After reading this book I will grow up.
You can read my own blog here
Advice for the new allotment holder
This short post is all about string. The string-thing is aimed at new allotment plot holders. As they, like me, may be daunted by the large slab of ground they have just taken on annual rent from the local council.
Where to begin with plotting, sowing, portioning out the land for the various crops? How to stop hoofing all over prepared ground with clod heavy gardening boots?
The guru for vegetable gardening is still Joy Larkcom and her book : “Grow your Own Vegetables” is short on glossy pictures but long on sensible advice. Her recommendation is to keep beds to a width of 1.20 metres. Why? In order that you can work the ground from either side by reaching in, without (apart from actually sowing seeds) ever having to tread on it.
Divide your allotment into 1.2m wide beds for easy access
And so, if you are a little uncertain about how to begin tackling your plot, I recommend dividing it up into widths 1.20 with 30 cm paths between each bed. Mark out the beds with small canes and stretch twine between them. This makes allotment growing far less daunting and will keep the soil in good order.
You can read Catharine’s own blog here
How to improve clay or sandy soils with leafmould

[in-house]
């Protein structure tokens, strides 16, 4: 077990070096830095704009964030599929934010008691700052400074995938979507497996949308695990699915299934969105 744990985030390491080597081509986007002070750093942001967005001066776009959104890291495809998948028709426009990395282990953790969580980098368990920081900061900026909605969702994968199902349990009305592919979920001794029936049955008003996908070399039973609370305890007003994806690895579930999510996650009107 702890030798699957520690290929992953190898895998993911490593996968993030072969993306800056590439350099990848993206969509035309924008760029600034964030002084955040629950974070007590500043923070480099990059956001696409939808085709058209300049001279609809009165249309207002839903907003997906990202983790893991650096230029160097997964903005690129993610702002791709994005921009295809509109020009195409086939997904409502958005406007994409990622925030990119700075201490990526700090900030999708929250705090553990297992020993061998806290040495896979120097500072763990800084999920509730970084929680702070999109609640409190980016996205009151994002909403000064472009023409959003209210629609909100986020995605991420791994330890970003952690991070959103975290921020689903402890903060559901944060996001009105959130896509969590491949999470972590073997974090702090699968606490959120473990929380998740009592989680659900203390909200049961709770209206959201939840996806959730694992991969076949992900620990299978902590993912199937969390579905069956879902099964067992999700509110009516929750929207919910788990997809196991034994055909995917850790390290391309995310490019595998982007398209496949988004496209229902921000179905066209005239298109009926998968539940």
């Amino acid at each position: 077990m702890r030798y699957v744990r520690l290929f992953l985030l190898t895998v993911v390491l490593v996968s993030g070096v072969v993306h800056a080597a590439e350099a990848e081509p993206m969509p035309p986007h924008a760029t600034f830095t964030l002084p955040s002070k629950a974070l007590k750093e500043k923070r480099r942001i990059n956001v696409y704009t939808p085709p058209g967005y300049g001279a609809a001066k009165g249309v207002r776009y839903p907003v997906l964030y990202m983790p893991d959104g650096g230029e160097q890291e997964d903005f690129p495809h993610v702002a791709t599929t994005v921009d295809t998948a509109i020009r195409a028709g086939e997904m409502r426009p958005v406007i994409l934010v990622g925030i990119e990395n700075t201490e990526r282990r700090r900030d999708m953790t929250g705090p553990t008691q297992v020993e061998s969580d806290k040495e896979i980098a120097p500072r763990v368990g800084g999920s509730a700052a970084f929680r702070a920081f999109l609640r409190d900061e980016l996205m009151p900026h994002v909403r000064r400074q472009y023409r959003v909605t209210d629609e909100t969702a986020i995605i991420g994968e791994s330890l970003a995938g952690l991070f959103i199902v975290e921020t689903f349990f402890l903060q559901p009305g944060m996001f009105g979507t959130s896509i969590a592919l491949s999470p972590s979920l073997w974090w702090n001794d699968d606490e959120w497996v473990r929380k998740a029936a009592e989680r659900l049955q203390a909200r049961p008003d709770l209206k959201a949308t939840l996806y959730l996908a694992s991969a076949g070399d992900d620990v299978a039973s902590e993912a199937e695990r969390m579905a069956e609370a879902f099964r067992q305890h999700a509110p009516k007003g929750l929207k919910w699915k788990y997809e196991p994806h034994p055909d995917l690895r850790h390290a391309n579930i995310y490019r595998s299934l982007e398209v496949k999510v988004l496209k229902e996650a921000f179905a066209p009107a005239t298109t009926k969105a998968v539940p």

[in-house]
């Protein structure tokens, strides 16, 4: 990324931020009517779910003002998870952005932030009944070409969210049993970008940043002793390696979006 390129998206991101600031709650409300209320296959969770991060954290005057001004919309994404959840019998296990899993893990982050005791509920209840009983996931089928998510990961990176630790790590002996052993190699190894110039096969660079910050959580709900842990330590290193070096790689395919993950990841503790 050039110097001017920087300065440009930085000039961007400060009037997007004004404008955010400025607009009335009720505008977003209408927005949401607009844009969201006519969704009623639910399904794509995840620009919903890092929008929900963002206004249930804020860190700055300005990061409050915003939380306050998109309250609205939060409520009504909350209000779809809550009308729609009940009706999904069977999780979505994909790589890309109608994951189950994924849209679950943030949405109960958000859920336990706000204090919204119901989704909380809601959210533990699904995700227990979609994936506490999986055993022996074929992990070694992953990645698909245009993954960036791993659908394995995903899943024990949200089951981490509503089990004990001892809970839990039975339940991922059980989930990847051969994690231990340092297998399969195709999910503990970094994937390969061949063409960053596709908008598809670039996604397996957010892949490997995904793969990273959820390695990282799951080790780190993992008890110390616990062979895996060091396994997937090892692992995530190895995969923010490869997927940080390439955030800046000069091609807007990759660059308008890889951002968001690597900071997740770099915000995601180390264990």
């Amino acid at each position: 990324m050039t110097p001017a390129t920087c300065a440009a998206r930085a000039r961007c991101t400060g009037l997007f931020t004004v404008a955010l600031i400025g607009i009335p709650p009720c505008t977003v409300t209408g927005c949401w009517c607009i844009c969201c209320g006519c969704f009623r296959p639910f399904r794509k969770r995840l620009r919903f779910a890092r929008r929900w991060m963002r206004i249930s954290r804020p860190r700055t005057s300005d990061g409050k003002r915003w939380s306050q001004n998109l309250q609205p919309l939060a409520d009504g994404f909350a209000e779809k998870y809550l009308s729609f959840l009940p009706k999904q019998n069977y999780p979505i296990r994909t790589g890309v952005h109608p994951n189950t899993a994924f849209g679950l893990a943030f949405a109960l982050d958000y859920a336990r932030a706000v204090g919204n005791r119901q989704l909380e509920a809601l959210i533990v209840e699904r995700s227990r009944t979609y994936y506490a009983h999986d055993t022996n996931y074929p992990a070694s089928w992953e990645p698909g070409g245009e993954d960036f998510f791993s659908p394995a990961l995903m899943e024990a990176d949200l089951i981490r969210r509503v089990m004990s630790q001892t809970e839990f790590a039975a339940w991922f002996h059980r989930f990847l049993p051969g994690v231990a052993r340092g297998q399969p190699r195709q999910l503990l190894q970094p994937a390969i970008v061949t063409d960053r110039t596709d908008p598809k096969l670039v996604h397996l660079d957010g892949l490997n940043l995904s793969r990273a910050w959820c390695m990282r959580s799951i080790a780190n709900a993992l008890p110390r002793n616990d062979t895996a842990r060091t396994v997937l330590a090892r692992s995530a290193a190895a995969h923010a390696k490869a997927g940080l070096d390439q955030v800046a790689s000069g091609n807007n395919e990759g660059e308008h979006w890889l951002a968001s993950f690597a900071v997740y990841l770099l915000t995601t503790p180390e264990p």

Leafmould is the black gold of gardening. Ten or more years back, I worked in nursery on a rare hill on the Suffolk Essex border. We are talking small scale, husband and wife team, working all hours of day and days of year. The only time off was to load a large blue van with unusual and mouthwatering plants – arisaemas, trilliums and the like and drive to London to set up a mini fairy garden for the Chelsea Flower Show or exhibitions in the RHS’s Floral Halls. Bulbs and other woodland plants were their speciality. Anyway, I digress: their potting medium was leafmould.
New tree mulched with leafmould
So what exactly is this stuff? Simply leaves that are well rotted, nothing else added. The final product has no nutrients but crumbles down like rich dry chocolate cake – Sachertorte – to be precise. In this form it acts as a soil conditioner. Those with an open sandy soil will know how fast minerals get leached out and moisture too. The leafmould will bind the structure of the soil to help improve water retention.
Clay is more of a problem to work with than sand. Clay soils are intrinsically fertile but the individual particles grab each other so tightly that hallmarks are swamped out wet in winter and cracked dry in summer. Leafmould, by a weird process known as deflocculation, persuades the soil to open up, drainage improves and digging and otherwise working the soil become a good deal easier.